Accuracy and accountability are among the most important tenets of journalism. In combination, they mean media organizations are expected to publish or broadcast forthright corrections after sharing inaccurate information. The following corrections are among the many prompted by CAMERA’s communication with reporters and editors.
CAMERA has called on NPR to acknowledge Hamas’s arson attacks in the headline, to amend as passage suggesting uncertainty about the purpose of the Israeli counterstrikes, and to correct a straightforward chronological error that wrongly claims the arson attacks were a response to an earlier march.
For the second time in a week, Deutsche Welle corrects after wrongly reporting that a high-level international meeting took place in Tel Aviv when it actually happened in Jerusalem, Israel's capital. Also, its Arabic service amends after citing Tel Aviv as shorthand for Israel.
CAMERA prompts correction after Haaretz's English edition wrongly referred to Jews praying on the Temple Mount. As the Hebrew article correctly reported, the Muslim group interfered with Jews visiting the site. Jewish prayer at Judaism's holiest site is prohibited.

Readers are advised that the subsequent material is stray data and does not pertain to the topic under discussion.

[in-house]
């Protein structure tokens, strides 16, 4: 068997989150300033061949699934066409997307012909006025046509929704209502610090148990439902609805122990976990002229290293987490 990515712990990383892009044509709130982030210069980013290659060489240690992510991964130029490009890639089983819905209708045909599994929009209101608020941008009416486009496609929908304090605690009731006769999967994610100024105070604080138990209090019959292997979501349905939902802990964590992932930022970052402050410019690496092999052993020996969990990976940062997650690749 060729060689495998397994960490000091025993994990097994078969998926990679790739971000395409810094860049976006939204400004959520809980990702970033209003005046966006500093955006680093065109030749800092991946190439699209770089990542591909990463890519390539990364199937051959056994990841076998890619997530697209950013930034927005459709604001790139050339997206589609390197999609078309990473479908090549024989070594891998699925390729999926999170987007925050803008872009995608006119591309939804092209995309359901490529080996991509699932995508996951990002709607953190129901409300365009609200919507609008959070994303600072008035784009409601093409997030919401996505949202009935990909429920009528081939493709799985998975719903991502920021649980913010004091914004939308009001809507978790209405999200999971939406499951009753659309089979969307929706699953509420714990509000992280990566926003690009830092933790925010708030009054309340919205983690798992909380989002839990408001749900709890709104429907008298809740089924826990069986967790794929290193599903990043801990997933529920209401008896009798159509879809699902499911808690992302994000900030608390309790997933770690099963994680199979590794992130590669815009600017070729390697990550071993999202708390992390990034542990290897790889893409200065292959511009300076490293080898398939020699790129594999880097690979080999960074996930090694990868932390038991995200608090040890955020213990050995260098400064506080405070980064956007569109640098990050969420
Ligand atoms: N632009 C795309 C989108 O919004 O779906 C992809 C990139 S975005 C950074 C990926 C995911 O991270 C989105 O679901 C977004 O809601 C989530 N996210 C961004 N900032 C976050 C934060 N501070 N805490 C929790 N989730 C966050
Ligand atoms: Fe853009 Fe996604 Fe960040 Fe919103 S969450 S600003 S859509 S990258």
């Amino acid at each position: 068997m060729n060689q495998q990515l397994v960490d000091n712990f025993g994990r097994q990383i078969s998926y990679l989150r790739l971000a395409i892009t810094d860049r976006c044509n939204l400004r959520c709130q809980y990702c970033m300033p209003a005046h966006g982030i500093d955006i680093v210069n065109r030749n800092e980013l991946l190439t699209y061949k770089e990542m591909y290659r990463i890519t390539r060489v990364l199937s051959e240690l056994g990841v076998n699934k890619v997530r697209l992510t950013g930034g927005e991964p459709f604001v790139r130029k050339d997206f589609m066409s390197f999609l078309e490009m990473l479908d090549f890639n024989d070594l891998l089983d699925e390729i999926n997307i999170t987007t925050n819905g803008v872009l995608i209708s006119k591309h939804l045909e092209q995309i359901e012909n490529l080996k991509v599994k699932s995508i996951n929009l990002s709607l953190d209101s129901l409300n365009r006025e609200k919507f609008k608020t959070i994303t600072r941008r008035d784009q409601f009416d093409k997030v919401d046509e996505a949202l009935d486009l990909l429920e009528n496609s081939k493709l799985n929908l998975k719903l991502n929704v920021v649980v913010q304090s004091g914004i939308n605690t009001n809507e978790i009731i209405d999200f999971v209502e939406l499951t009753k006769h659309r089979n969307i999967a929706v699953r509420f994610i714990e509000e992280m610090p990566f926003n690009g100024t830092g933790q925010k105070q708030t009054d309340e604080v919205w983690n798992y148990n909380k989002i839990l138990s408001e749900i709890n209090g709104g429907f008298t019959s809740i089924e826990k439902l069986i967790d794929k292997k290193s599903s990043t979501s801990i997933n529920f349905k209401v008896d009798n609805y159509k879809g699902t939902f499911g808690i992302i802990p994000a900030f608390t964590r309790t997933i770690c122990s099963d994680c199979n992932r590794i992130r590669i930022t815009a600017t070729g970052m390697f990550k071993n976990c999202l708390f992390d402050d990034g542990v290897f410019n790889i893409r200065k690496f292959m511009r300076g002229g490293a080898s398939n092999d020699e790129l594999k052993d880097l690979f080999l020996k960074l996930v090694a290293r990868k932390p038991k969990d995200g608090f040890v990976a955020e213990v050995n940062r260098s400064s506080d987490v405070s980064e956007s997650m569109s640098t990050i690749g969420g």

CAMERA prompt corrections at Deutsche Welle, in both English and German, of an article which erroneously stated that many Hamas members, including senior leader Ismail Haniyeh, accept the two-state solution. The position of Haniyeh and Hamas is Palestine "from the river to the sea," meaning no Israel.
With Abbas' cancellation of elections on the pretext that Israel has not said it will permit voting in eastern Jerusalem, some reports mislead on Israel's Oslo-mandated responsibilities concerning Palestinian elections. As for Palestinian electoral responsibilities under Oslo, those simply aren't on the radar.